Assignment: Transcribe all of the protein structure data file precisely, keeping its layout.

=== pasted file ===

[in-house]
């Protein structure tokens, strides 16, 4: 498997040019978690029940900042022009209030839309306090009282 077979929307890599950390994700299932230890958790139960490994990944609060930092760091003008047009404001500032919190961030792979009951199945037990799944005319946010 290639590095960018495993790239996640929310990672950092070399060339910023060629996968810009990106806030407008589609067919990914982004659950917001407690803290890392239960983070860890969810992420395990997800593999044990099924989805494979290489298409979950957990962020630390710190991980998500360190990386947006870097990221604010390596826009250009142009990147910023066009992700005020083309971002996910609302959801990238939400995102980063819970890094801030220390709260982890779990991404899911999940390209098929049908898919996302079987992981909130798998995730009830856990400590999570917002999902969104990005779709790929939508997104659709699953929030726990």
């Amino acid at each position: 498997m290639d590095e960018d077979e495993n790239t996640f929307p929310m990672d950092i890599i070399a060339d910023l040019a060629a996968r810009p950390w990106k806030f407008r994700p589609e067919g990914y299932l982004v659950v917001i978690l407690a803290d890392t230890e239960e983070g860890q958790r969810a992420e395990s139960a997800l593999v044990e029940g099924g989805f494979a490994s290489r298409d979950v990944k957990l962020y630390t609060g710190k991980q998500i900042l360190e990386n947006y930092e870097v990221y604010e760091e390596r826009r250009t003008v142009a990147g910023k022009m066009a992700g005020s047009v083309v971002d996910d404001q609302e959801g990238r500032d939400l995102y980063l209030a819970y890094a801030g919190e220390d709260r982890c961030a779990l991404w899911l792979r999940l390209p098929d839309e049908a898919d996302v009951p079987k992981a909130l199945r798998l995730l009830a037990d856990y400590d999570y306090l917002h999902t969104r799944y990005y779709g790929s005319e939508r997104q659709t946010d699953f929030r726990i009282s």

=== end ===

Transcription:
[in-house]
């Protein structure tokens, strides 16, 4: 498997040019978690029940900042022009209030839309306090009282 077979929307890599950390994700299932230890958790139960490994990944609060930092760091003008047009404001500032919190961030792979009951199945037990799944005319946010 290639590095960018495993790239996640929310990672950092070399060339910023060629996968810009990106806030407008589609067919990914982004659950917001407690803290890392239960983070860890969810992420395990997800593999044990099924989805494979290489298409979950957990962020630390710190991980998500360190990386947006870097990221604010390596826009250009142009990147910023066009992700005020083309971002996910609302959801990238939400995102980063819970890094801030220390709260982890779990991404899911999940390209098929049908898919996302079987992981909130798998995730009830856990400590999570917002999902969104990005779709790929939508997104659709699953929030726990």
């Amino acid at each position: 498997m290639d590095e960018d077979e495993n790239t996640f929307p929310m990672d950092i890599i070399a060339d910023l040019a060629a996968r810009p950390w990106k806030f407008r994700p589609e067919g990914y299932l982004v659950v917001i978690l407690a803290d890392t230890e239960e983070g860890q958790r969810a992420e395990s139960a997800l593999v044990e029940g099924g989805f494979a490994s290489r298409d979950v990944k957990l962020y630390t609060g710190k991980q998500i900042l360190e990386n947006y930092e870097v990221y604010e760091e390596r826009r250009t003008v142009a990147g910023k022009m066009a992700g005020s047009v083309v971002d996910d404001q609302e959801g990238r500032d939400l995102y980063l209030a819970y890094a801030g919190e220390d709260r982890c961030a779990l991404w899911l792979r999940l390209p098929d839309e049908a898919d996302v009951p079987k992981a909130l199945r798998l995730l009830a037990d856990y400590d999570y306090l917002h999902t969104r799944y990005y779709g790929s005319e939508r997104q659709t946010d699953f929030r726990i009282s």